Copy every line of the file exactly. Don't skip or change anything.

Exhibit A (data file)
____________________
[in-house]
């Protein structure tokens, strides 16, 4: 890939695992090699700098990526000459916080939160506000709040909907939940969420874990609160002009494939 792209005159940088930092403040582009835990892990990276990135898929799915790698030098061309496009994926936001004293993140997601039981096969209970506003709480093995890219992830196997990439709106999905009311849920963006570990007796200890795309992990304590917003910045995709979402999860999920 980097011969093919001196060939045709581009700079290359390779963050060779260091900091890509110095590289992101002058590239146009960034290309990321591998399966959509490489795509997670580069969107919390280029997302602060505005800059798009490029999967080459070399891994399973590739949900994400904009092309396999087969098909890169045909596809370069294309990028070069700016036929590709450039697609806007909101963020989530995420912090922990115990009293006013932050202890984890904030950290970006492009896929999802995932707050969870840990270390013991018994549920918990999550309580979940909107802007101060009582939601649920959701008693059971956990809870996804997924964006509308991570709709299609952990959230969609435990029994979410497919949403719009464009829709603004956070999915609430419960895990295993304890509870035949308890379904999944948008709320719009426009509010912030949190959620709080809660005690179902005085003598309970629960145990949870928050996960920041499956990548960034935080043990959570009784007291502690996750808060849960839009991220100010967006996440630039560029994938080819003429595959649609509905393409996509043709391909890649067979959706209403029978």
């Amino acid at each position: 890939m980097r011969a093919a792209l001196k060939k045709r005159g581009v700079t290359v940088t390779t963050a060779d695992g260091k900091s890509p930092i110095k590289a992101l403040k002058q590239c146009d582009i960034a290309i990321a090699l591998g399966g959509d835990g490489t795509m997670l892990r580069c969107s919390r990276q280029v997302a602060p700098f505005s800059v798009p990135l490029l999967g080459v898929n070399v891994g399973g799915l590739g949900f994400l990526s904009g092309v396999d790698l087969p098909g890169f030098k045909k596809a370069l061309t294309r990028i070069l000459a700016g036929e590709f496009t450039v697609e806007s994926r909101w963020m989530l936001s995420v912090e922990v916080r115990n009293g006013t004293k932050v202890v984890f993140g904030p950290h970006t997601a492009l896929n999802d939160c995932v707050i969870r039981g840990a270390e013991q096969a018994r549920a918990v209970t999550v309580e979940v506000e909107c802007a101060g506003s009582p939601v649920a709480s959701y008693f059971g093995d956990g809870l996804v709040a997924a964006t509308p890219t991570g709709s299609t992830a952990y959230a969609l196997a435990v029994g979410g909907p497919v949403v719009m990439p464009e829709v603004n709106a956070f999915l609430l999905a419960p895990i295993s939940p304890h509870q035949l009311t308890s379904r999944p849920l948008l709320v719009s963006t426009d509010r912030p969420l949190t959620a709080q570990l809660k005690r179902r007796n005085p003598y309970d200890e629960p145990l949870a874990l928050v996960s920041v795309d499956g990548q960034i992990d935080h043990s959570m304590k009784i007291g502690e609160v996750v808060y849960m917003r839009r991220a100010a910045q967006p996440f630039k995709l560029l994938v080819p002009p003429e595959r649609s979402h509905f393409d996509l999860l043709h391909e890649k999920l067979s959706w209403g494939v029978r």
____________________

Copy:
[in-house]
């Protein structure tokens, strides 16, 4: 890939695992090699700098990526000459916080939160506000709040909907939940969420874990609160002009494939 792209005159940088930092403040582009835990892990990276990135898929799915790698030098061309496009994926936001004293993140997601039981096969209970506003709480093995890219992830196997990439709106999905009311849920963006570990007796200890795309992990304590917003910045995709979402999860999920 980097011969093919001196060939045709581009700079290359390779963050060779260091900091890509110095590289992101002058590239146009960034290309990321591998399966959509490489795509997670580069969107919390280029997302602060505005800059798009490029999967080459070399891994399973590739949900994400904009092309396999087969098909890169045909596809370069294309990028070069700016036929590709450039697609806007909101963020989530995420912090922990115990009293006013932050202890984890904030950290970006492009896929999802995932707050969870840990270390013991018994549920918990999550309580979940909107802007101060009582939601649920959701008693059971956990809870996804997924964006509308991570709709299609952990959230969609435990029994979410497919949403719009464009829709603004956070999915609430419960895990295993304890509870035949308890379904999944948008709320719009426009509010912030949190959620709080809660005690179902005085003598309970629960145990949870928050996960920041499956990548960034935080043990959570009784007291502690996750808060849960839009991220100010967006996440630039560029994938080819003429595959649609509905393409996509043709391909890649067979959706209403029978």
């Amino acid at each position: 890939m980097r011969a093919a792209l001196k060939k045709r005159g581009v700079t290359v940088t390779t963050a060779d695992g260091k900091s890509p930092i110095k590289a992101l403040k002058q590239c146009d582009i960034a290309i990321a090699l591998g399966g959509d835990g490489t795509m997670l892990r580069c969107s919390r990276q280029v997302a602060p700098f505005s800059v798009p990135l490029l999967g080459v898929n070399v891994g399973g799915l590739g949900f994400l990526s904009g092309v396999d790698l087969p098909g890169f030098k045909k596809a370069l061309t294309r990028i070069l000459a700016g036929e590709f496009t450039v697609e806007s994926r909101w963020m989530l936001s995420v912090e922990v916080r115990n009293g006013t004293k932050v202890v984890f993140g904030p950290h970006t997601a492009l896929n999802d939160c995932v707050i969870r039981g840990a270390e013991q096969a018994r549920a918990v209970t999550v309580e979940v506000e909107c802007a101060g506003s009582p939601v649920a709480s959701y008693f059971g093995d956990g809870l996804v709040a997924a964006t509308p890219t991570g709709s299609t992830a952990y959230a969609l196997a435990v029994g979410g909907p497919v949403v719009m990439p464009e829709v603004n709106a956070f999915l609430l999905a419960p895990i295993s939940p304890h509870q035949l009311t308890s379904r999944p849920l948008l709320v719009s963006t426009d509010r912030p969420l949190t959620a709080q570990l809660k005690r179902r007796n005085p003598y309970d200890e629960p145990l949870a874990l928050v996960s920041v795309d499956g990548q960034i992990d935080h043990s959570m304590k009784i007291g502690e609160v996750v808060y849960m917003r839009r991220a100010a910045q967006p996440f630039k995709l560029l994938v080819p002009p003429e595959r649609s979402h509905f393409d996509l999860l043709h391909e890649k999920l067979s959706w209403g494939v029978r």